Calgary is also home to the Military Museums of Calgary, the second largest war museum in the country. Its four galleries showcase an extensive collection of material from all three branches of the Canadian Armed Forces (Navy, Army and Air Force) and an extensive library housed at the University of Calgary.
In addition, Calgary is home to the 100+ year old Memorial Park with its numerous monuments to different wars Canadians have fought in. And, Calgary's Memorial Drive is also dedicated to Canada's military history with its Memorial Plaza, trees and monuments.
Calgary is home to Canada's oldest agricultural fair, one that has evolved over the past 101 years into Canada's biggest Canadian cultural festival. The Stampede annually celebrates our First Nations culture, our agricultural culture, our music culture, our youth culture, as well as two unique prairie sports cultures - rodeo competition and chuckwagon races.
The Stampede is not an imported myth from the U.S. frontier, but started as a tribute to the authentic ranching culture of Southern Alberta and continues to celebrate that culture today. The Ranchmen's Club established in downtown Calgary in 1892 and still operating in its historic Renaissance Revival building is evidence of the City's long history as ranching agricultural centre.
YES, little old Cowtown, often cited as having no history and just a bunch of corporate cowboys, offers up a lot more local and Canadian history than you think. Next time you are in town, stay awhile and enjoy our western hospitality.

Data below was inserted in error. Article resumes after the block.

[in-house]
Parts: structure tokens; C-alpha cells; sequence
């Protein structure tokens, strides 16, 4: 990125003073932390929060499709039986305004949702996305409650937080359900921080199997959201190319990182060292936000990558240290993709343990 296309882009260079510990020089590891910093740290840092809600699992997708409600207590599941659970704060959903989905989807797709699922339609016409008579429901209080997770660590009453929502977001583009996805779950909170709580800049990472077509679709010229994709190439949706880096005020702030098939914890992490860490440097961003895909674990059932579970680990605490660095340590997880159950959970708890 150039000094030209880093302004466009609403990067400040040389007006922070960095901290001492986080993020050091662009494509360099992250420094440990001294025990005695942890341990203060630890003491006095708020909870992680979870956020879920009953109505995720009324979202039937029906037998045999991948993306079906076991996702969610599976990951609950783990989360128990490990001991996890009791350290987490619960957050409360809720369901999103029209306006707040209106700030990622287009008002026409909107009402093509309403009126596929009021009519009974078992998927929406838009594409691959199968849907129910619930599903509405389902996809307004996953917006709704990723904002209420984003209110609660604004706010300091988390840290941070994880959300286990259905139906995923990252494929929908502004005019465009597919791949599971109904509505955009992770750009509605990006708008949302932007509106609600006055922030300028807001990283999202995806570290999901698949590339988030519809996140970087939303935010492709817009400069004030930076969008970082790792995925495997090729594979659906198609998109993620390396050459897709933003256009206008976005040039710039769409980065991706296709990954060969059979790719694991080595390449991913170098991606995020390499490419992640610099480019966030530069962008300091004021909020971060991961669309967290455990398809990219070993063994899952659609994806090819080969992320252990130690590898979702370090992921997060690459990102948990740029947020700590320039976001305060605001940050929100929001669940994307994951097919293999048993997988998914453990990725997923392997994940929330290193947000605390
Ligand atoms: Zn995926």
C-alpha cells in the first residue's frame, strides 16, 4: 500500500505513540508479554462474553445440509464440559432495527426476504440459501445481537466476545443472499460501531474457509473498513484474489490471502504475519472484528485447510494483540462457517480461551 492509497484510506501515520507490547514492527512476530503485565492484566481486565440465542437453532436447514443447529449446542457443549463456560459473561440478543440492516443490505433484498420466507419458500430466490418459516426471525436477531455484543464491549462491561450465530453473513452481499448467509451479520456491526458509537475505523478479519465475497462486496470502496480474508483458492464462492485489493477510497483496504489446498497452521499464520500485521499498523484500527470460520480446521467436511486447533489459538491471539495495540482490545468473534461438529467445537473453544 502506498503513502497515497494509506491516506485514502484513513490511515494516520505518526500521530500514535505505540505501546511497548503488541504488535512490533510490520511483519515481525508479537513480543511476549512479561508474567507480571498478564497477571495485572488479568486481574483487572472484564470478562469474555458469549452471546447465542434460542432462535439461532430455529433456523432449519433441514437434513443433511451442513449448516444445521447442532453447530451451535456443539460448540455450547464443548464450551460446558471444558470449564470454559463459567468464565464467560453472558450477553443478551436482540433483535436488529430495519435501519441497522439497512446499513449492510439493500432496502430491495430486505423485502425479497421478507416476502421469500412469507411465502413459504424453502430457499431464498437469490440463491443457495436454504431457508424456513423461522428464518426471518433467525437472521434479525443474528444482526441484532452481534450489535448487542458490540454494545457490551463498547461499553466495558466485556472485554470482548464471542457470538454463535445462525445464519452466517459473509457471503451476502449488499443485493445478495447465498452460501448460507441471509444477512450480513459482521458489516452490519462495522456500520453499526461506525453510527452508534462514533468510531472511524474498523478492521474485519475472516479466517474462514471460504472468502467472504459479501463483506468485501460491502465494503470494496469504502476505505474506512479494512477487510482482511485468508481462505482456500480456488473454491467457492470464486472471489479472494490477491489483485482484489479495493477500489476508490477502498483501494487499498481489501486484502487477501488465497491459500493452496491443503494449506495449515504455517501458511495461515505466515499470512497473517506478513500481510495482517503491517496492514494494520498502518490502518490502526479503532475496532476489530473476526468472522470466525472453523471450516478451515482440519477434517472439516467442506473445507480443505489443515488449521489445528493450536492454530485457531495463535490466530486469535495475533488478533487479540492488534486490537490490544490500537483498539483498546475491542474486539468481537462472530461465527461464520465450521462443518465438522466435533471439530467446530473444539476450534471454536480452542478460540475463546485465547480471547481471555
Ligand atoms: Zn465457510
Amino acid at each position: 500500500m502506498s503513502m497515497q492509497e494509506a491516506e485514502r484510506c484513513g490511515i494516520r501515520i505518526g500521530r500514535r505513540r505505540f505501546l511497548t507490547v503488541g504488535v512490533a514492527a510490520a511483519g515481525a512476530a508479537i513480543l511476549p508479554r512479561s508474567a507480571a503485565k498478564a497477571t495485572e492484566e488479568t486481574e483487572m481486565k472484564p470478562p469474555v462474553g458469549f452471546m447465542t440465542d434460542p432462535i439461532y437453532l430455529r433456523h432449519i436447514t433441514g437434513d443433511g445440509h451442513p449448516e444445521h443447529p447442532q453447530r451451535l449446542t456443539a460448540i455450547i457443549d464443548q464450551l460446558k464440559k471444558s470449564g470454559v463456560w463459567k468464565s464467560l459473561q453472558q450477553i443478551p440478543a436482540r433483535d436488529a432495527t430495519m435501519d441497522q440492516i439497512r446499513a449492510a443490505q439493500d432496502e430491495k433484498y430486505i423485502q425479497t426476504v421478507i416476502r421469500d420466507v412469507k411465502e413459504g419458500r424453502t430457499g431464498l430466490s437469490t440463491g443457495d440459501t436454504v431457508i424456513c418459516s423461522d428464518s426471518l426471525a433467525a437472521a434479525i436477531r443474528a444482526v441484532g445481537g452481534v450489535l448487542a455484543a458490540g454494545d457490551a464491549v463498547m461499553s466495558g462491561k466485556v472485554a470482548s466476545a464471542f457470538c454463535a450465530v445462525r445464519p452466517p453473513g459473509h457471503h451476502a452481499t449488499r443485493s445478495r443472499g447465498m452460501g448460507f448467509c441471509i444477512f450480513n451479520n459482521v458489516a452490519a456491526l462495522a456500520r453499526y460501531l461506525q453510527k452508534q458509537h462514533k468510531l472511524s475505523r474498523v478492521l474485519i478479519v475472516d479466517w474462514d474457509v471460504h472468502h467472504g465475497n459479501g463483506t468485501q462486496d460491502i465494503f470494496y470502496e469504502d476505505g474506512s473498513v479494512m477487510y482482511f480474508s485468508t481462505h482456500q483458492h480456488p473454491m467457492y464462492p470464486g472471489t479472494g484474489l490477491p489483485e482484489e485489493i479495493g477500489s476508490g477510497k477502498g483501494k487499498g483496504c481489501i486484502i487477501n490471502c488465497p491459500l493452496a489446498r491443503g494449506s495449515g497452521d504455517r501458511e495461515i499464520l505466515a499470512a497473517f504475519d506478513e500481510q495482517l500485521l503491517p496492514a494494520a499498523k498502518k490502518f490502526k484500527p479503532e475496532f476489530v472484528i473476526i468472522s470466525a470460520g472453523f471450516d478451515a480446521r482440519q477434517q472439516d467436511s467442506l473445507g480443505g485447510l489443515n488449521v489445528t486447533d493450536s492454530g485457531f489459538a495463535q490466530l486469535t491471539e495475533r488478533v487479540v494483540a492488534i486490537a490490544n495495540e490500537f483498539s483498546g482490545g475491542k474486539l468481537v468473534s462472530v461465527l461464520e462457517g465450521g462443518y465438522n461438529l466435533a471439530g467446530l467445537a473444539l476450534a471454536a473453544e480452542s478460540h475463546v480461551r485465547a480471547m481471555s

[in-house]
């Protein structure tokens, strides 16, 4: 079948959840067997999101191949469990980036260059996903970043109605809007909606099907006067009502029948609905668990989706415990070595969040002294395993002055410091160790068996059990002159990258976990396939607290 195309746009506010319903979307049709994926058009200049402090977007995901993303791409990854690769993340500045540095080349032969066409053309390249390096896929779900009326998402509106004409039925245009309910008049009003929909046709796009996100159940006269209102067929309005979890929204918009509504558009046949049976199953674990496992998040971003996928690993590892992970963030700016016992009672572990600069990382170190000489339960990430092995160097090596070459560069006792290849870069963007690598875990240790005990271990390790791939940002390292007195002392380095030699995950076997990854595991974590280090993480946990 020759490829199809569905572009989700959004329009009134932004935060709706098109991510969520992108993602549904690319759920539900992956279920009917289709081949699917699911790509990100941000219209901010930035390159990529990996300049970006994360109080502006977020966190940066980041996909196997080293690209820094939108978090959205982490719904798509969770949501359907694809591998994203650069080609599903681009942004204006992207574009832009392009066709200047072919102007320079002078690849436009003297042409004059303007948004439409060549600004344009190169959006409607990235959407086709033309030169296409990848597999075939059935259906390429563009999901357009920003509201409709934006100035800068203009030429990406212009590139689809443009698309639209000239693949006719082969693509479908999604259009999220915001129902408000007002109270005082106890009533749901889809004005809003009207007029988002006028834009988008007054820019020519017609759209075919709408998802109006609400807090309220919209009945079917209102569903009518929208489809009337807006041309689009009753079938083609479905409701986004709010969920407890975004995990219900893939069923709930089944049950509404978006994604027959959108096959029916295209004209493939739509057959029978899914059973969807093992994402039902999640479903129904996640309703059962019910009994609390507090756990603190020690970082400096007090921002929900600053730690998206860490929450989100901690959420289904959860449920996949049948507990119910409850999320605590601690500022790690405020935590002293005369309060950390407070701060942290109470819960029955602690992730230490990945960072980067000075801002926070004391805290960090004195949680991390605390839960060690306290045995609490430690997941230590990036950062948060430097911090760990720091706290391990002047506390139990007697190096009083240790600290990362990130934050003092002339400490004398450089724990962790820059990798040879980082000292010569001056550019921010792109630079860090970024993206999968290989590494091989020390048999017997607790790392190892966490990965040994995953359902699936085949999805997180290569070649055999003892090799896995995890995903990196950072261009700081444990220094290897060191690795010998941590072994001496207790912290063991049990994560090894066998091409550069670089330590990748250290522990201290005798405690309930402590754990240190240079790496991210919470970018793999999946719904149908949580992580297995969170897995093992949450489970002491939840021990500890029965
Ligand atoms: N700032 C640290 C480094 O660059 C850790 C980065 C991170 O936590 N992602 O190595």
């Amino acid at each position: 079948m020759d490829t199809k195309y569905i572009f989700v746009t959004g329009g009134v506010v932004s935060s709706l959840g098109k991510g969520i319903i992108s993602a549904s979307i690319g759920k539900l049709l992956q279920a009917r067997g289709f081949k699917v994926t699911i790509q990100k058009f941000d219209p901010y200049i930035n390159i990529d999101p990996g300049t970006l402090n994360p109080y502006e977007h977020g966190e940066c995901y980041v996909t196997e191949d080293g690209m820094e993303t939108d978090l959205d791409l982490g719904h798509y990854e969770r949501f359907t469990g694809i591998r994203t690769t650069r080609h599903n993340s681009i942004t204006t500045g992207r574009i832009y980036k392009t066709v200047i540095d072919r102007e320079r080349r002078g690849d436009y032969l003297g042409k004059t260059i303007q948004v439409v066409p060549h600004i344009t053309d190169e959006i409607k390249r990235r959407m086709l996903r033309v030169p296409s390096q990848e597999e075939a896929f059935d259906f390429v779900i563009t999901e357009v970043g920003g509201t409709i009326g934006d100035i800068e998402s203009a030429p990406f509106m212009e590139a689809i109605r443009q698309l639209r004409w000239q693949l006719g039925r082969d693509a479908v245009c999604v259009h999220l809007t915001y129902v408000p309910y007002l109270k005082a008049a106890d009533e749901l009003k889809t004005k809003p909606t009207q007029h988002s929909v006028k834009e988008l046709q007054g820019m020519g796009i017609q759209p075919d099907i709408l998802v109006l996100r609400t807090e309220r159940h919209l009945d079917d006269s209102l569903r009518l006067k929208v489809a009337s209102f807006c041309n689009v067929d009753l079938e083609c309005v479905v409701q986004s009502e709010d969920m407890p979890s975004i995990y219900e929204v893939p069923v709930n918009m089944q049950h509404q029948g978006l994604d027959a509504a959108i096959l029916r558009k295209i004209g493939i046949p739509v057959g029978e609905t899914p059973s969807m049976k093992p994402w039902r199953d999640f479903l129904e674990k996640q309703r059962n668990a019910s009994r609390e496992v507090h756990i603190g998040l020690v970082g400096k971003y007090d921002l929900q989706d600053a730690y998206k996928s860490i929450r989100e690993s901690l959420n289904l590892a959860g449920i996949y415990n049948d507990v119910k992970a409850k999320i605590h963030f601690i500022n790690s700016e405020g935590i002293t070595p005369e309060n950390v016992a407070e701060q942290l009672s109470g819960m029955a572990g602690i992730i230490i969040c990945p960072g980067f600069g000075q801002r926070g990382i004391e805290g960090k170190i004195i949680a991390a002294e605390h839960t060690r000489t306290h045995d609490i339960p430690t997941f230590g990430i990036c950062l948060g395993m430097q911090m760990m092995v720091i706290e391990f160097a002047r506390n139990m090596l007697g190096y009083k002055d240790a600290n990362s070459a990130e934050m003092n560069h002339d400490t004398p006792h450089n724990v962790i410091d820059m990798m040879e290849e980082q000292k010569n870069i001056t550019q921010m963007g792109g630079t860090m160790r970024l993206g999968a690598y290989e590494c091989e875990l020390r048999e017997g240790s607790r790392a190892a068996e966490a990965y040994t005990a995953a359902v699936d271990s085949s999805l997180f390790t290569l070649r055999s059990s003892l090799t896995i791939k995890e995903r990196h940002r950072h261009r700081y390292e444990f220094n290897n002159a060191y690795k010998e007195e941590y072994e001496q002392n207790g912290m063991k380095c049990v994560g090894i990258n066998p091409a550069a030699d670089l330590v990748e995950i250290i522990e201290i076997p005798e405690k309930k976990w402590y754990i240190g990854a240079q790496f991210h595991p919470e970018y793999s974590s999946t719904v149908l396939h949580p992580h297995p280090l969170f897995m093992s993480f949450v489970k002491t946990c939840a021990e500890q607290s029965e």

AND, if these “top ten” aren’t enough to convince you…how about a bonus reason!
#11 Honouring Its First Nations History Everyday
In Calgary, the names of most major roads are linked to celebrating our First Nations neighbours and their leaders, with names like Sarcee and Blackfoot recognizing nations and Deerfoot and Crowchild being leaders. In addition, these roads are not called highways or freeways, but Trails a further “nod” to our historical routes - Edmonton Trail follows the original trail from Calgary to Edmonton and Macleod Trail the route south to Fort Macleod.
Still not convinced? Need another factoid?
#12 Calgary Celebrates its Prairie Town Roots Everyday
In what other major city in Canada - maybe in the world - do cars stop and let pedestrians cross the roads at unmarked intersections mid-block. Yes, in true prairie small town tradition, in Calgary if you stand at the edge of the sidewalk, cars stop and let you cross; just like they did when cars were first introduced and pedestrians had the right-of-way100 years ago.
I stand by my claim: Calgary is the history capital of Canada.